Longtime solicitor set to leave Ulman team


February 11, 2007|By Larry Carson

Another top appointed official is leaving the Ulman administration, but veteran County Solicitor Barbara Cook said she is retiring on her own terms.

The job as the county's chief legal adviser is unique in that the solicitor is appointed for a four-year term by the executive and is confirmed by the County Council.

With her 65th birthday fast approaching and a retired husband and five grandchildren younger than age 4 beckoning, Cook said she did not want to commit to another full term, and she could not see resigning midterm, leaving County Executive Ken Ulman in the lurch.

"Four years is too long," she said.

By retiring March 1, she gives Ulman the chance to recruit someone at the start of his term, which is important, because the charter requires the county solicitor to live in Howard County and have been a county resident for at least two years immediately before taking the job. An applicant also must be a practicing attorney in Maryland for at least five years.

Ulman spokesman Kevin Enright said the executive "has given a lot of thought" to who might succeed Cook but is working through the options.

Deputy County Solicitor Paul Johnson, an attorney in the office since 1979, will be interim solicitor, Enright said.

Cook, who earns $145,995, said she considers her departure part of the generational change in county government that has been going on for several years and was accelerated with the election of Ulman, 32.

Many government officials who came to work in the 1970s when Howard County was growing at a blistering pace are reaching retirement age.

The combination of the retirements and the 11 new staff and departmental appointments Ulman has made constitute the biggest change at the top of Howard County government in years.

Cook first came to the law office in 1979 but left to go into private practice in 1986. After now-Del. Elizabeth Bobo was elected county executive that year, she invited Cook to come back in the top job, and Cook has held the post for the two decades since.

"It's been a wonderful, wonderful experience," Cook said. "I can't imagine a better professional experience. Every executive and council group has been different."

Her office gives legal advice to every county agency and has fought some high-profile battles, from attempts by outraged citizens to put tax increases and zoning changes on referendum to enforcing zoning laws against the Pack Shack, an adult book and video store on U.S. 40 that still will be in business when Cook leaves office.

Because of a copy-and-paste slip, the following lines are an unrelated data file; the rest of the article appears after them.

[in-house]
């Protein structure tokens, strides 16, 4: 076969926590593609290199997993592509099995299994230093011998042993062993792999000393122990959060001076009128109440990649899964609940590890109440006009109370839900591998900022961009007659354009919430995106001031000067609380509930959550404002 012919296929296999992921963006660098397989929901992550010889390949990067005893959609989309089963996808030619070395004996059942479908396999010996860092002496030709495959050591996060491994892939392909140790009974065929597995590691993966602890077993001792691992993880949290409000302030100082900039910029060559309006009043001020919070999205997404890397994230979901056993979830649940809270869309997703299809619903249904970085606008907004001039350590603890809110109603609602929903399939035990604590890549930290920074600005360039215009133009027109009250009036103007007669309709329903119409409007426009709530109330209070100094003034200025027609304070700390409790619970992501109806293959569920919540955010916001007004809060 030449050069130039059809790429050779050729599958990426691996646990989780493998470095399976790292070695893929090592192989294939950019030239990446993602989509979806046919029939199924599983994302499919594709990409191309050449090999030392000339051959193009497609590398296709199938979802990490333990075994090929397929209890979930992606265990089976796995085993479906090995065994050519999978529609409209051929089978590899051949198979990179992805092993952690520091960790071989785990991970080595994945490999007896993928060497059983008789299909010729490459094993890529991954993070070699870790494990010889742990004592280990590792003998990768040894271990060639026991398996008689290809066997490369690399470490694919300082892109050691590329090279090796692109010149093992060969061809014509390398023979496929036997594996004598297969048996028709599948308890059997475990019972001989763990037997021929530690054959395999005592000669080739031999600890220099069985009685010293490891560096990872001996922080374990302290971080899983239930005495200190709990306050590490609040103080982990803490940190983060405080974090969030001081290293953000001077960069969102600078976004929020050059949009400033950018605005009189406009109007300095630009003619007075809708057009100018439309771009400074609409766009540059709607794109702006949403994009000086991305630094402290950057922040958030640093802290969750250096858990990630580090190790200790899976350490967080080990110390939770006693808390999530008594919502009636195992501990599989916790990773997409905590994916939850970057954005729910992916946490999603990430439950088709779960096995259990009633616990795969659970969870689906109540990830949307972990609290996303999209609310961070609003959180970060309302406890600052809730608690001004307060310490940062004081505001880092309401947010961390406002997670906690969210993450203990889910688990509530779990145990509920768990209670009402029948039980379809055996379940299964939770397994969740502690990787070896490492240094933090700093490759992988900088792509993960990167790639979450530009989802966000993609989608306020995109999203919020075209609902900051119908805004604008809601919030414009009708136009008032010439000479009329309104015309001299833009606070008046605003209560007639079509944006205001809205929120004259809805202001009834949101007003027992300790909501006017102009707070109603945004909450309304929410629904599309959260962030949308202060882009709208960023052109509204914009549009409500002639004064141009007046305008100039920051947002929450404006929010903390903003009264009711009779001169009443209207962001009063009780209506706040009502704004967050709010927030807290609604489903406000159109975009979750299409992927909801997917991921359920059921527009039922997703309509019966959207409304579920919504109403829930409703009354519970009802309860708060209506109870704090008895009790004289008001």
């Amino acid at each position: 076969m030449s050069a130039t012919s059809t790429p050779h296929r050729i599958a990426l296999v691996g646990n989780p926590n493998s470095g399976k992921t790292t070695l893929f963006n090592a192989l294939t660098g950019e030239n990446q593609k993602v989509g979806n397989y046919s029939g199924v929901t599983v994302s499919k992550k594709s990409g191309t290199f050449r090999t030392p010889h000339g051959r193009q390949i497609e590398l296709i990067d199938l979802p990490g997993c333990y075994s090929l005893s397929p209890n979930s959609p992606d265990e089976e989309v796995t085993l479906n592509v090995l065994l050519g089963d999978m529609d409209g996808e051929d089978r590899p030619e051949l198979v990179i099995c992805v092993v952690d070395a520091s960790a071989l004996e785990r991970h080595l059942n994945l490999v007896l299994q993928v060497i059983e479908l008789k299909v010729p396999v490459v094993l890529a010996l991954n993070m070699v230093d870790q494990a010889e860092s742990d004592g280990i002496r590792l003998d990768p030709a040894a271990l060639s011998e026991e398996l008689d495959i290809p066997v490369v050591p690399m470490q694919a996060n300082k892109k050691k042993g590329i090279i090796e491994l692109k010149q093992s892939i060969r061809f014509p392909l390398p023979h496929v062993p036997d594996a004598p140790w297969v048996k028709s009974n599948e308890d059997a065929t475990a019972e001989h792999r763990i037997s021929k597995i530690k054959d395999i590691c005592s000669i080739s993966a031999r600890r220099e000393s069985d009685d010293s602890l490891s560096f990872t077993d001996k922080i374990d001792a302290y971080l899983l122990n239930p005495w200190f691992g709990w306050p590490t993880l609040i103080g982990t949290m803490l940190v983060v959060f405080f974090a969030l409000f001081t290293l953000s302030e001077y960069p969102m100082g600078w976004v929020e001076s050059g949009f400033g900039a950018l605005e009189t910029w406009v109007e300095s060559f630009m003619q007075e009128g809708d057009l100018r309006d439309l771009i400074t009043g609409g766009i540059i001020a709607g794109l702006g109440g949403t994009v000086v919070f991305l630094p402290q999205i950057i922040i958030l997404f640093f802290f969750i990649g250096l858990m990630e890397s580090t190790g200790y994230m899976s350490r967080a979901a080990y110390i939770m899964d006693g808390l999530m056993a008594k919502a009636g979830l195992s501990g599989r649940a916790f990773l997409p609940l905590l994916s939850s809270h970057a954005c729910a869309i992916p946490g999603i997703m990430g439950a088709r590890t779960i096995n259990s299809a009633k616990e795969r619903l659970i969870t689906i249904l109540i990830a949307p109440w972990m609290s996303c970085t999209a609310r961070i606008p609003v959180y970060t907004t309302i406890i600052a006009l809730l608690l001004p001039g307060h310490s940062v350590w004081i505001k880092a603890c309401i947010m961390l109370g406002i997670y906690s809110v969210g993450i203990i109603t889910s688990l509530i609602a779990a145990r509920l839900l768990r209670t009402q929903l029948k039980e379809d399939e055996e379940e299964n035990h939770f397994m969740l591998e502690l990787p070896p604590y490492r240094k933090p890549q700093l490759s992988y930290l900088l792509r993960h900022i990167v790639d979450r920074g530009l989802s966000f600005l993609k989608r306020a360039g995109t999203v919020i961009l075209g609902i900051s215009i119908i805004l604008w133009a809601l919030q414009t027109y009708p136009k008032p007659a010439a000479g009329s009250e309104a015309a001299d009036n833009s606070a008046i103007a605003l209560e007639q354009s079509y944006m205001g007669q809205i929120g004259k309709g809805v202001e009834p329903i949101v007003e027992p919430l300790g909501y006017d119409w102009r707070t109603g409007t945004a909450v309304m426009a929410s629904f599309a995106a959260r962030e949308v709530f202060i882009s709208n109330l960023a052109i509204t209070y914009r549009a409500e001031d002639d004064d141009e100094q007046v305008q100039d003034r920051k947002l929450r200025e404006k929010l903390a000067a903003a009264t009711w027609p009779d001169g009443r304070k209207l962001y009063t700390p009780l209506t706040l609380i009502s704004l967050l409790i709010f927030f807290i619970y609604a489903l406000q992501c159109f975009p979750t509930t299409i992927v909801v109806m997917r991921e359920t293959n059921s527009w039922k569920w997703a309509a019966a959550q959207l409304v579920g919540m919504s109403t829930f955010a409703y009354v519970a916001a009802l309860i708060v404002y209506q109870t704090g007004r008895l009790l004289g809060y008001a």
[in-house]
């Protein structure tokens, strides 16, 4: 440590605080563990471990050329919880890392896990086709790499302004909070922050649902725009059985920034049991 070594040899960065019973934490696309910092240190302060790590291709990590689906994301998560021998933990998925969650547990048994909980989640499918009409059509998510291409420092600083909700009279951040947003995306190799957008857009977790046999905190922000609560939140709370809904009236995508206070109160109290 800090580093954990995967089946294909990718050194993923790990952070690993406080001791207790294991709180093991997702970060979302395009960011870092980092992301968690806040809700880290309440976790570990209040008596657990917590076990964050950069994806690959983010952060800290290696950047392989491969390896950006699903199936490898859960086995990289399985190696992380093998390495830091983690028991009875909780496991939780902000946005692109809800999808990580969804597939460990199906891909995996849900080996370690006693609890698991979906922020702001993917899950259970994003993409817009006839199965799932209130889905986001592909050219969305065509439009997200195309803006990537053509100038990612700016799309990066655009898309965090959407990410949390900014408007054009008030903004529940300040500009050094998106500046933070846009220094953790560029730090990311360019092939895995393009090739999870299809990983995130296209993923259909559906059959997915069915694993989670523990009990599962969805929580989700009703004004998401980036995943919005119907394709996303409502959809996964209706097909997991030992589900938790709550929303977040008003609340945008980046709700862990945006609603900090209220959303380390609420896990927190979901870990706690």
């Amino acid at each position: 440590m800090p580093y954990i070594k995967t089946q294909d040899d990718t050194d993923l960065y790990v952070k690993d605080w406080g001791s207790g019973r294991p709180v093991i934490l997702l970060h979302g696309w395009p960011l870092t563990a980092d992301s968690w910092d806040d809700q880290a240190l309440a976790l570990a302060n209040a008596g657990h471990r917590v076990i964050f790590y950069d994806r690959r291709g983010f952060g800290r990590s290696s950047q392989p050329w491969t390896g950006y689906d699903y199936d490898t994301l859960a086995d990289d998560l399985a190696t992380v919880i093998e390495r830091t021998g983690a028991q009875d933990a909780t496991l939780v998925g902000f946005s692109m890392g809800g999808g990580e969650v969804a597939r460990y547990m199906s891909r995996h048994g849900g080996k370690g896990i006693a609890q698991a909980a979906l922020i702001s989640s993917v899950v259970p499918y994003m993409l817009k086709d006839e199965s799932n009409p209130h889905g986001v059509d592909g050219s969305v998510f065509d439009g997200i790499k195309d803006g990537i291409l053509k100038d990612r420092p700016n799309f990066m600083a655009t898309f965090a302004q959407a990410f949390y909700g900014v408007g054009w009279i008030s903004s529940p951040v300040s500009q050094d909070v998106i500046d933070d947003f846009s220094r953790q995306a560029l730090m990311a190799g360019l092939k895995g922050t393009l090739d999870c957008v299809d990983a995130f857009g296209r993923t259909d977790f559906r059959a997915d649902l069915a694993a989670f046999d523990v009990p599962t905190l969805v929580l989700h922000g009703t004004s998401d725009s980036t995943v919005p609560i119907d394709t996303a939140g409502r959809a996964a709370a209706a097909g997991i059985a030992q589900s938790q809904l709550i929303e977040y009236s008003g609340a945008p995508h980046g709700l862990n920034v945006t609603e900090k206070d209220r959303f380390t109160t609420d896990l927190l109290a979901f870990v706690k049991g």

She started with an all-Democratic County Council and executive, but served Republican County Executive Charles I. Ecker and a majority GOP council in the mid-1990s.

"It's fun. It's a wonderful chance to see how things work," she said.

She joked that as a retiree "I'll probably be bored out of my mind," though her family should keep her busy, she said, and she might do volunteer legal work.

Ulman staff costs

While the County Council mulls over an Ulman administration request to transfer $400,000 from contingency funds to pay for unbudgeted, unused leave time and severance for a handful of departed senior appointed county officials, the new county executive has run up a few bills of his own.

In assembling his staff, Ulman is paying somewhat better than former Executive James N. Robey did and has slightly expanded the executive staff, though the added costs apply to only half the current budget year, which began July 1 last year and ends June 30.

It is also hard to make straight comparisons because Ulman is restructuring the executive staff. Former campaign manager Arthur McGreevy, for instance, is to serve as an assistant county solicitor and the county's labor negotiator, combining two jobs into one.

But Ulman also has created a new job of chief of staff, filled by Aaron Greenfield at $150,405 a year, and he hired Luis Valdivieso for a $52,146 staff job handling constituent complaints.

Technically, Greenfield took an existing job slot as deputy chief administrative officer, who was paid $118,414. Lonnie Robbins used to have that job, but Ulman promoted him to be chief administrative officer at $154,357 a year, about $14,000 less than what recently retired Raquel Sanudo earned for the same job.

Ulman spokesman Enright, who earns nearly $19,000 a year more than Victoria Goodman, whom he replaced, said several positions are vacant, saving some money. But to date the new folks are costing about $150,000 a year (or $75,000 for the remaining half-year) more than the Robey appointees they have replaced, according to figures supplied by Enright.


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